Towards A Merrier Coffee Cup

Towards A Merrier Coffee Cup November 27, 2016


I don’t think anyone is really offended by coffee cups.

I think that any Christmas cup controversy last year or resolutions this year is manufactured drama started by a few hoax tweets, and that even that pastor who thinks eye-rolling is persecution  would be embarrassed to fuss over a waxed cardboard drinking vessel in a heat-proof paper sleeve.

At least, I hope that’s the case. My faith in humanity’s ability to spot a con has been sorely tried lately.

Mind you, I don’t deny that coffee is a contentious topic. It’s a drug upon which a huge number of adults rely for our continued consciousness, myself included. I can’t move until I’ve had my morning coffee. It’s normal that something as dreadfully necessary as coffee should spark our outrage. There are many coffee-related topics over which I’m outraged. Decaf, for instance. There’s no reason for decaf to exist. No one would voluntarily drink opaque, scalding hot water that tasted like dirt unless it got you high; take out the caffeine and you have a cup of black paint. And I am offended at the idea of drinking black paint.

But I’m not offended by the decorations on the outside of my coffee cup. For a year, I drank coffee out of a jumbo-sized mug with orange and black stripes on the handle, a picture of a man wrapped in bandages on one side and the inscription “I want my mummy.” My husband bought it for me for a dollar, for a Saint Nicholas Day gift. I didn’t feel that my faith was affirmed by my coffee cup. I didn’t think to wish that my faith be affirmed by my coffee cup. My faith is in Christ, Christ is the origin, Christ affirms, Christ strengthens and perfects, Christ is both sea and harbor. My mummy mug holds the coffee while I drink it, so that I don’t burn my hands. When the mummy mug inevitably broke in the wash, I bought another, with pictures of vines painted all over it. When my faith in Christ breaks, I go to confession. Big difference.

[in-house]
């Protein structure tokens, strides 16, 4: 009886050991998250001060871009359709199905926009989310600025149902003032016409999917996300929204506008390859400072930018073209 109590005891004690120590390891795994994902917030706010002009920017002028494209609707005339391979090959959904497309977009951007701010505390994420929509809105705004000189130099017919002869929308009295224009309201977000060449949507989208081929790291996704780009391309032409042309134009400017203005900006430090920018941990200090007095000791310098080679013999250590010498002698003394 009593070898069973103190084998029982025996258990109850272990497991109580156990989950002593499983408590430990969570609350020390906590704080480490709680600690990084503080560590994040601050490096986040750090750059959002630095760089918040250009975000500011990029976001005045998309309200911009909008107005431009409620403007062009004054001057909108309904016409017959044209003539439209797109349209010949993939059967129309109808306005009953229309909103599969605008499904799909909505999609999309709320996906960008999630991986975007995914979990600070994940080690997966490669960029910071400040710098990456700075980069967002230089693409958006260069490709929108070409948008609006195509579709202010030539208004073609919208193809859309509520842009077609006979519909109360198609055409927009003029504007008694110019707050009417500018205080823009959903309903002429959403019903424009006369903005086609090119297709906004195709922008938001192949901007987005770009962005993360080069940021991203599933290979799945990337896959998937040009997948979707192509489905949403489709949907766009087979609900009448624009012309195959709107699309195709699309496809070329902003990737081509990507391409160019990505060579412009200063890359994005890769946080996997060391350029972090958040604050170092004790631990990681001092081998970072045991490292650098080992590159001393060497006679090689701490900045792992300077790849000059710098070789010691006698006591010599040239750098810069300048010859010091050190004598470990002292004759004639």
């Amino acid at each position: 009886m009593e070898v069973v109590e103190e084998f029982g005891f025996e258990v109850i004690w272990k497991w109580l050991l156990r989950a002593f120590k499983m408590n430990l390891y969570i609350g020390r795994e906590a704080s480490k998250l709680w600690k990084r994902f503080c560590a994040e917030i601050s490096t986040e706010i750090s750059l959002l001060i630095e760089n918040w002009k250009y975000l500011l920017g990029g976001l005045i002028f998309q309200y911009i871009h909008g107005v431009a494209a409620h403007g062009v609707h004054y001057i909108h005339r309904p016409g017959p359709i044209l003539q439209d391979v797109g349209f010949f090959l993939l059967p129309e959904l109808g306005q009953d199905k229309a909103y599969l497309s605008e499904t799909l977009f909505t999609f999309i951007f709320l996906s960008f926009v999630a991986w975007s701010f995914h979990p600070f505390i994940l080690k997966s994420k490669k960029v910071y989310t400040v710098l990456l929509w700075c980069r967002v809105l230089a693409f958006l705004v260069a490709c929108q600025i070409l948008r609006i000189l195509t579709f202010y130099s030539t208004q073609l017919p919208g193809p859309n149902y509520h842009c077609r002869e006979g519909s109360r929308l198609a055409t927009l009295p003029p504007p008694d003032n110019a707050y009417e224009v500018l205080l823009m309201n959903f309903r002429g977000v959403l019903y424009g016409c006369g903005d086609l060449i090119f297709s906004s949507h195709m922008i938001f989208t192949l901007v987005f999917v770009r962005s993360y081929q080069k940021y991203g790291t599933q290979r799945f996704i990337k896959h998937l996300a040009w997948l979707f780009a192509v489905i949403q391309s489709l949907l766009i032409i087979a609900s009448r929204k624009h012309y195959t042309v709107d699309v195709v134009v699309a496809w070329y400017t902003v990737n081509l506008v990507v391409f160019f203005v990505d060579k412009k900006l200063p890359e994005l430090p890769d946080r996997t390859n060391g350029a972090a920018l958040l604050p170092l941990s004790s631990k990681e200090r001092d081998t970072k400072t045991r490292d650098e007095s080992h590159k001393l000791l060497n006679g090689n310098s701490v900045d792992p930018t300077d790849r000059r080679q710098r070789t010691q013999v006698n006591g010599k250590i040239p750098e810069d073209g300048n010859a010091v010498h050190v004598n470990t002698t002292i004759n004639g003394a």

I actually would feel really weird if my coffee cup had religious imagery on it. First of all, because I drink coffee while I write blog posts, and I also tend to swear at my computer while I write blog posts. It would make me nervous. Besides, a coffee cup is an object for use around the house. It’s going to go into the sink with the greasy pots and pans, get detergent on it, get scoured and stuck upside down in a cupboard. That’s not a respectful thing to do to religious imagery. It’d be even worse if I bought a disposable coffee cup with a picture of Jesus on it every day. I’d feel deeply ashamed throwing it away. That’s not how we’re supposed to treat sacred things.

So, color me unimpressed by having a Nativity on a Starbucks cup this year, and unoffended by a lack of Nativity last year. In fact, as a Catholic, I’m experiencing Catholic guilt about a Nativity on a Starbucks cup. I’d feel tempted to take the cup home with me and make some kind of Christmas craft out of the Nativity image, and I have too many homemade Christmas crafts already.

But it did get me thinking about how I could incorporate religious themes into coffee cups.

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